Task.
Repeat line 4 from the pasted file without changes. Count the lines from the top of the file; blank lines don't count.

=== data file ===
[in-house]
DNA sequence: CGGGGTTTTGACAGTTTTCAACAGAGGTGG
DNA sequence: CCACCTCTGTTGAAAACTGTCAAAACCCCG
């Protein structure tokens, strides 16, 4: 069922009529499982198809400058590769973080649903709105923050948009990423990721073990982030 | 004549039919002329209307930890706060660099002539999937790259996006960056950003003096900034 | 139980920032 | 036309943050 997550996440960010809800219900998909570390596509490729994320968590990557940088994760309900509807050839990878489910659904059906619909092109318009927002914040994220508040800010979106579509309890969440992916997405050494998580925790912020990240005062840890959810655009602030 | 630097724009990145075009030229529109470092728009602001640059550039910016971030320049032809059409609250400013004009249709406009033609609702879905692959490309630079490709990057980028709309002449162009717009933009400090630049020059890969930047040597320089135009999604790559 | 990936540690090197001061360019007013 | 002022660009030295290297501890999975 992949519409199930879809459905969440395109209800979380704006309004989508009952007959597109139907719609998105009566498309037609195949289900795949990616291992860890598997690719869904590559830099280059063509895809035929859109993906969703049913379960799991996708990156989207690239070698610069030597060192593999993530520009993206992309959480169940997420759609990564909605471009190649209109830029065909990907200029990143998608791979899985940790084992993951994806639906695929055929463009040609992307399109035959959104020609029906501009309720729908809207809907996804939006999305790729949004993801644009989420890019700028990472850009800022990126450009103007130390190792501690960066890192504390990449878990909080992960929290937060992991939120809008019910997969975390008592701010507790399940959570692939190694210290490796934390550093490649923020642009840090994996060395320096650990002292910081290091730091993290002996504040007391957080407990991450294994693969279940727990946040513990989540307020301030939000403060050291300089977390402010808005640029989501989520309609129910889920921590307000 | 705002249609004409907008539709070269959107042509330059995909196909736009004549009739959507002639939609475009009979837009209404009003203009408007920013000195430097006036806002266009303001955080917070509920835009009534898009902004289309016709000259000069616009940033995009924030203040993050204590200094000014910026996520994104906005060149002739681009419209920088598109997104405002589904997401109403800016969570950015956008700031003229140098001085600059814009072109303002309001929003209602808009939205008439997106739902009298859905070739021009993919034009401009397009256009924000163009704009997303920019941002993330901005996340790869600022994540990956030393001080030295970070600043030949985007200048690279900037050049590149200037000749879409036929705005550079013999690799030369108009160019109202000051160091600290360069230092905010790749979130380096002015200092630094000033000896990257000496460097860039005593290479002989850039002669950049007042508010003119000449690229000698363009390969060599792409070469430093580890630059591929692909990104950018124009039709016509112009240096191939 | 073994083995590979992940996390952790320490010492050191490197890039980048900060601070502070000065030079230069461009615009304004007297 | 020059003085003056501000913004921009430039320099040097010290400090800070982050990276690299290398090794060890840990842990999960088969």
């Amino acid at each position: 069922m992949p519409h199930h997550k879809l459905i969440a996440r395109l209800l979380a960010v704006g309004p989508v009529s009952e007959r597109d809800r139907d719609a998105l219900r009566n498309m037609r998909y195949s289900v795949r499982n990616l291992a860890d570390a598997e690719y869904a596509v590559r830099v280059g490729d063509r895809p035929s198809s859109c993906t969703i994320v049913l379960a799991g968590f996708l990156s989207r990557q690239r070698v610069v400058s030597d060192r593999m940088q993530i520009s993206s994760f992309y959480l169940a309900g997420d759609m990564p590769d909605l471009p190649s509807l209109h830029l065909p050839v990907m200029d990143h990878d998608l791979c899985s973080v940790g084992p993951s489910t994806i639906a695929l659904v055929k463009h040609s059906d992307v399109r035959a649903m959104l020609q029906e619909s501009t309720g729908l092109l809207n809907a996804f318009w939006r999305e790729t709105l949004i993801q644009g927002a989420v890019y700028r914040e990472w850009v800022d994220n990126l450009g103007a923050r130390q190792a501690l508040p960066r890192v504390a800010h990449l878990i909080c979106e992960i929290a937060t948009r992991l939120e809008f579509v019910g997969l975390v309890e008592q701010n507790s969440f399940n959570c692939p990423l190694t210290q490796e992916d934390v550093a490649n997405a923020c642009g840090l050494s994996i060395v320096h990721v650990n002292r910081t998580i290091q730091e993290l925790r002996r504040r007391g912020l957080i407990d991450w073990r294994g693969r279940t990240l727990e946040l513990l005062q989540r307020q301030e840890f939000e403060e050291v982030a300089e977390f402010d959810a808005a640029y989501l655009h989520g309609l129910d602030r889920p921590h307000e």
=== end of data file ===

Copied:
């Protein structure tokens, strides 16, 4: 069922009529499982198809400058590769973080649903709105923050948009990423990721073990982030 | 004549039919002329209307930890706060660099002539999937790259996006960056950003003096900034 | 139980920032 | 036309943050 997550996440960010809800219900998909570390596509490729994320968590990557940088994760309900509807050839990878489910659904059906619909092109318009927002914040994220508040800010979106579509309890969440992916997405050494998580925790912020990240005062840890959810655009602030 | 630097724009990145075009030229529109470092728009602001640059550039910016971030320049032809059409609250400013004009249709406009033609609702879905692959490309630079490709990057980028709309002449162009717009933009400090630049020059890969930047040597320089135009999604790559 | 990936540690090197001061360019007013 | 002022660009030295290297501890999975 992949519409199930879809459905969440395109209800979380704006309004989508009952007959597109139907719609998105009566498309037609195949289900795949990616291992860890598997690719869904590559830099280059063509895809035929859109993906969703049913379960799991996708990156989207690239070698610069030597060192593999993530520009993206992309959480169940997420759609990564909605471009190649209109830029065909990907200029990143998608791979899985940790084992993951994806639906695929055929463009040609992307399109035959959104020609029906501009309720729908809207809907996804939006999305790729949004993801644009989420890019700028990472850009800022990126450009103007130390190792501690960066890192504390990449878990909080992960929290937060992991939120809008019910997969975390008592701010507790399940959570692939190694210290490796934390550093490649923020642009840090994996060395320096650990002292910081290091730091993290002996504040007391957080407990991450294994693969279940727990946040513990989540307020301030939000403060050291300089977390402010808005640029989501989520309609129910889920921590307000 | 705002249609004409907008539709070269959107042509330059995909196909736009004549009739959507002639939609475009009979837009209404009003203009408007920013000195430097006036806002266009303001955080917070509920835009009534898009902004289309016709000259000069616009940033995009924030203040993050204590200094000014910026996520994104906005060149002739681009419209920088598109997104405002589904997401109403800016969570950015956008700031003229140098001085600059814009072109303002309001929003209602808009939205008439997106739902009298859905070739021009993919034009401009397009256009924000163009704009997303920019941002993330901005996340790869600022994540990956030393001080030295970070600043030949985007200048690279900037050049590149200037000749879409036929705005550079013999690799030369108009160019109202000051160091600290360069230092905010790749979130380096002015200092630094000033000896990257000496460097860039005593290479002989850039002669950049007042508010003119000449690229000698363009390969060599792409070469430093580890630059591929692909990104950018124009039709016509112009240096191939 | 073994083995590979992940996390952790320490010492050191490197890039980048900060601070502070000065030079230069461009615009304004007297 | 020059003085003056501000913004921009430039320099040097010290400090800070982050990276690299290398090794060890840990842990999960088969």